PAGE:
Ian Sansom

Portrait of the City

Time Pieces: A Dublin Memoir


Hachette Books Ireland 224pp £24.99 order from our bookshop

‘Dublin was never my Dublin,’ explains John Banville at the beginning of Time Pieces, which he calls a ‘quasi-memoir’. Born in Wexford, just a couple of hours south of the capital, he explains that ‘Dublin was for me what Moscow was for Irina in Chekhov’s Three Sisters, a place of magical promise towards which my starved young soul endlessly yearned.’

Banville, though now in his seventies and an almost lifelong resident of the city, yearns for it still. The book reads like a young man’s love letter, full of wistful asides and coy remarks on the meaning not just of the city but also of life and art. ‘Art is a constant effort to strike past the mere daily doings of humankind in order to arrive at, or at least to approach as closely as possible to, the essence of what it is, simply, to be.’ ‘When does the past become the past? How much time must elapse before what merely happened begins to give off the mysterious, numinous glow that is the mark of true pastness?’

Sign Up to our newsletter

Receive free articles, highlights from the archive, news, details of prizes, and much more.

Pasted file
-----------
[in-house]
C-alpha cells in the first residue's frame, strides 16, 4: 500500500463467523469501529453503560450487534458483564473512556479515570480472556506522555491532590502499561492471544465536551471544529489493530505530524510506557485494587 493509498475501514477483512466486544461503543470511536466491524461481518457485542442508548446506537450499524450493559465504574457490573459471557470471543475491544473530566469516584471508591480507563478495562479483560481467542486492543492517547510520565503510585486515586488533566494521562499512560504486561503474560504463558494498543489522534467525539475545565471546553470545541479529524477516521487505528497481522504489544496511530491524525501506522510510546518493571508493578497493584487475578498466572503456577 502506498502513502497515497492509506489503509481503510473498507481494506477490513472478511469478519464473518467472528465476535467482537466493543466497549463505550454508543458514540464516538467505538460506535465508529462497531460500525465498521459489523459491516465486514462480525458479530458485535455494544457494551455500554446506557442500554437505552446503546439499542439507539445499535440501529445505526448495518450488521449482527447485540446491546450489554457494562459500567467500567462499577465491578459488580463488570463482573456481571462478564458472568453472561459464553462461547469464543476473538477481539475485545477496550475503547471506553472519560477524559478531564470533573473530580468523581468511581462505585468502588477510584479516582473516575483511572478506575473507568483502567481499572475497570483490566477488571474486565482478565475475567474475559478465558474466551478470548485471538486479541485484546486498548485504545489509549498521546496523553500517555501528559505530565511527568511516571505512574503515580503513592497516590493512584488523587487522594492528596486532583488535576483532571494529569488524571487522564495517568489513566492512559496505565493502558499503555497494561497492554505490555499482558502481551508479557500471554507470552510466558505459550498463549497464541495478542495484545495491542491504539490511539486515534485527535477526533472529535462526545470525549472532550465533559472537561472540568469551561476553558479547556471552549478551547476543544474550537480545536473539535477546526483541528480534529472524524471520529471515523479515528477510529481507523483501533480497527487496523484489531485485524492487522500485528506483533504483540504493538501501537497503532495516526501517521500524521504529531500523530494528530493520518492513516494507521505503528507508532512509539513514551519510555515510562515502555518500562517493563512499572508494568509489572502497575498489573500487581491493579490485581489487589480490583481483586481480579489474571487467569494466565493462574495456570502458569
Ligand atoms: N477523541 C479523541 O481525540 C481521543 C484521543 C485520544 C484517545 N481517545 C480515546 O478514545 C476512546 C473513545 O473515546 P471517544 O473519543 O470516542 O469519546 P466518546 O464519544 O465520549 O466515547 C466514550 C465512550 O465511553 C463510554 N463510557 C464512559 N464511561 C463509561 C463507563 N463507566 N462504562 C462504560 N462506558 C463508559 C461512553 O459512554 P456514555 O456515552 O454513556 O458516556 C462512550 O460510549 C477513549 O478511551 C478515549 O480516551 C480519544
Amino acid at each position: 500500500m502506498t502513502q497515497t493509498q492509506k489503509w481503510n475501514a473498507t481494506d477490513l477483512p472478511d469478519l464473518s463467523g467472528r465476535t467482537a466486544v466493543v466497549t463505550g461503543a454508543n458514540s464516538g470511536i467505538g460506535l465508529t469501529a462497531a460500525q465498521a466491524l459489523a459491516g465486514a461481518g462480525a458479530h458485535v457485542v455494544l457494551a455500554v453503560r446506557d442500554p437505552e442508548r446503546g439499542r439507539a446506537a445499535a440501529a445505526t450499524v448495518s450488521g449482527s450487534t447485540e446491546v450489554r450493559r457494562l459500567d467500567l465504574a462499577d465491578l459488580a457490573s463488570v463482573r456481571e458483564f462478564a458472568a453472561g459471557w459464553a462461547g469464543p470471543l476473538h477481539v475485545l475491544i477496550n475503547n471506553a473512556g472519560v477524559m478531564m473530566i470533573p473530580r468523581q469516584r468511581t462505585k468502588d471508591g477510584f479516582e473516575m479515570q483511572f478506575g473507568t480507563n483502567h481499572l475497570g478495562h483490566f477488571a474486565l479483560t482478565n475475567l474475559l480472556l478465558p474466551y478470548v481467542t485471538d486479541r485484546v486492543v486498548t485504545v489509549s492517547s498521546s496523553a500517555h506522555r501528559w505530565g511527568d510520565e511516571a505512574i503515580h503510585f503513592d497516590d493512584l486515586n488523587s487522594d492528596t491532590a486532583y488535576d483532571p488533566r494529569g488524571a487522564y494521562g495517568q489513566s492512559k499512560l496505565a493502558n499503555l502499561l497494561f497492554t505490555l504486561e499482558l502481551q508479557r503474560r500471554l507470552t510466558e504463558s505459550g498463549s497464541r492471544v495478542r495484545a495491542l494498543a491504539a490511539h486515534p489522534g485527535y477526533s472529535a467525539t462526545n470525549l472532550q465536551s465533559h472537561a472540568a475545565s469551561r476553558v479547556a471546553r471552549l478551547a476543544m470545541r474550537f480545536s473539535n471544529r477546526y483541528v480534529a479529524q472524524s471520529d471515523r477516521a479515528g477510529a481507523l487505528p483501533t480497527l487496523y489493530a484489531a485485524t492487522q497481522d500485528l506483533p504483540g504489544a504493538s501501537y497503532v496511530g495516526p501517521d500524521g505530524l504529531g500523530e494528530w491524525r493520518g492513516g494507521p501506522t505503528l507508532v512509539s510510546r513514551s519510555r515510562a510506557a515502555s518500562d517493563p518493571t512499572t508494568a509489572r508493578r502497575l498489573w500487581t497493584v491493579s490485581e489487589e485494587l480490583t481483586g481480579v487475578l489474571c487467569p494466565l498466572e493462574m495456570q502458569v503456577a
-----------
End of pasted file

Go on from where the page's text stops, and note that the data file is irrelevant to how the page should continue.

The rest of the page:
Follow Literary Review on Twitter

  • Last Tweets

    • 'Full of invention which, at its most pedestrian, is eminently Victorian, and at its most unrestrained wildly imagi… ,
    • 'What in other hands could have been a dry, pedantic account of Christianity’s birth and evolution becomes in Holla… ,
    • RT : One of my favourite literary magazines is celebrating 40 years this year. Here is the September edition of… ,
    • 'Now that the Thames is too fast-flowing to freeze, its spirit’s devotees ... have found other climes for their pri… ,
    • 'Bythell glowers past his till at a world in slow free fall.' on the travails of a second-hand book… ,
    • 'It is a scent of animal wrath, of instinctive need, of brutal life which affects the cultured nostrils of our civi… ,
    • 'The day produced countless stories of chance, of people taking one route or another without realising that the dec… ,